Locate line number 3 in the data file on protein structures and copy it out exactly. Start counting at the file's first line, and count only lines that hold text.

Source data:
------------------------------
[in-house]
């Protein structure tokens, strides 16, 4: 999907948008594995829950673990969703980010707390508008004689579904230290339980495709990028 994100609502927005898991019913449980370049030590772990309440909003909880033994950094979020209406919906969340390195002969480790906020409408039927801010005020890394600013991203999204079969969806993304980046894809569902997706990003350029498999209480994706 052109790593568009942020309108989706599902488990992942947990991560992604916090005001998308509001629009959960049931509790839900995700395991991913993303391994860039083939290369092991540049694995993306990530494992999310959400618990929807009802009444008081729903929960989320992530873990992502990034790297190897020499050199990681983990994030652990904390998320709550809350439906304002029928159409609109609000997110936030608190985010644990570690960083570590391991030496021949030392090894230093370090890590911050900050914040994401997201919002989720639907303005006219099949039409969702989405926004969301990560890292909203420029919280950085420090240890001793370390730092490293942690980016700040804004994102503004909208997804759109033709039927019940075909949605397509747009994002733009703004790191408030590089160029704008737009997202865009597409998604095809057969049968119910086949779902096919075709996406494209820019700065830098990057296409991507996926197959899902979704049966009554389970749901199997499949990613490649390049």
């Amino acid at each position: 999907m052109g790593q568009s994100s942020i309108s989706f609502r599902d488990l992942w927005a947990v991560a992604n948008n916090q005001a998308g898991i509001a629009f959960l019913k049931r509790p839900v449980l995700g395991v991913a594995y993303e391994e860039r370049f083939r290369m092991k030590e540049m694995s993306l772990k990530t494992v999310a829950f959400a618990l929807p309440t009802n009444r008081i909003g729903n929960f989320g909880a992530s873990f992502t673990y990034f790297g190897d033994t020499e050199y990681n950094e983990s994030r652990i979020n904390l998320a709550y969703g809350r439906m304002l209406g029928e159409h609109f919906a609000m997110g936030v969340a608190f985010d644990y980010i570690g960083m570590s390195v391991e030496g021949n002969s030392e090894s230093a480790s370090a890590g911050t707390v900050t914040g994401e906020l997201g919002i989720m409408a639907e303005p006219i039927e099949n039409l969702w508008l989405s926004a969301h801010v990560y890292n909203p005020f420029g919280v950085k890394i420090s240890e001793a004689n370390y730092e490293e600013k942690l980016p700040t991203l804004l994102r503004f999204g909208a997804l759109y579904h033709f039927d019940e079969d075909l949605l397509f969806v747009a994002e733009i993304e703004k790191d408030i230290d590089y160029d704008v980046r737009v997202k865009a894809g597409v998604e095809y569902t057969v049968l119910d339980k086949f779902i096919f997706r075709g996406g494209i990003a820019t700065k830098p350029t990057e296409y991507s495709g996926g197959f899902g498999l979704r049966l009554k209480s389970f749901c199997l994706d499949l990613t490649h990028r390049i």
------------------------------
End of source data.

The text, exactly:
């Amino acid at each position: 999907m052109g790593q568009s994100s942020i309108s989706f609502r599902d488990l992942w927005a947990v991560a992604n948008n916090q005001a998308g898991i509001a629009f959960l019913k049931r509790p839900v449980l995700g395991v991913a594995y993303e391994e860039r370049f083939r290369m092991k030590e540049m694995s993306l772990k990530t494992v999310a829950f959400a618990l929807p309440t009802n009444r008081i909003g729903n929960f989320g909880a992530s873990f992502t673990y990034f790297g190897d033994t020499e050199y990681n950094e983990s994030r652990i979020n904390l998320a709550y969703g809350r439906m304002l209406g029928e159409h609109f919906a609000m997110g936030v969340a608190f985010d644990y980010i570690g960083m570590s390195v391991e030496g021949n002969s030392e090894s230093a480790s370090a890590g911050t707390v900050t914040g994401e906020l997201g919002i989720m409408a639907e303005p006219i039927e099949n039409l969702w508008l989405s926004a969301h801010v990560y890292n909203p005020f420029g919280v950085k890394i420090s240890e001793a004689n370390y730092e490293e600013k942690l980016p700040t991203l804004l994102r503004f999204g909208a997804l759109y579904h033709f039927d019940e079969d075909l949605l397509f969806v747009a994002e733009i993304e703004k790191d408030i230290d590089y160029d704008v980046r737009v997202k865009a894809g597409v998604e095809y569902t057969v049968l119910d339980k086949f779902i096919f997706r075709g996406g494209i990003a820019t700065k830098p350029t990057e296409y991507s495709g996926g197959f899902g498999l979704r049966l009554k209480s389970f749901c199997l994706d499949l990613t490649h990028r390049i």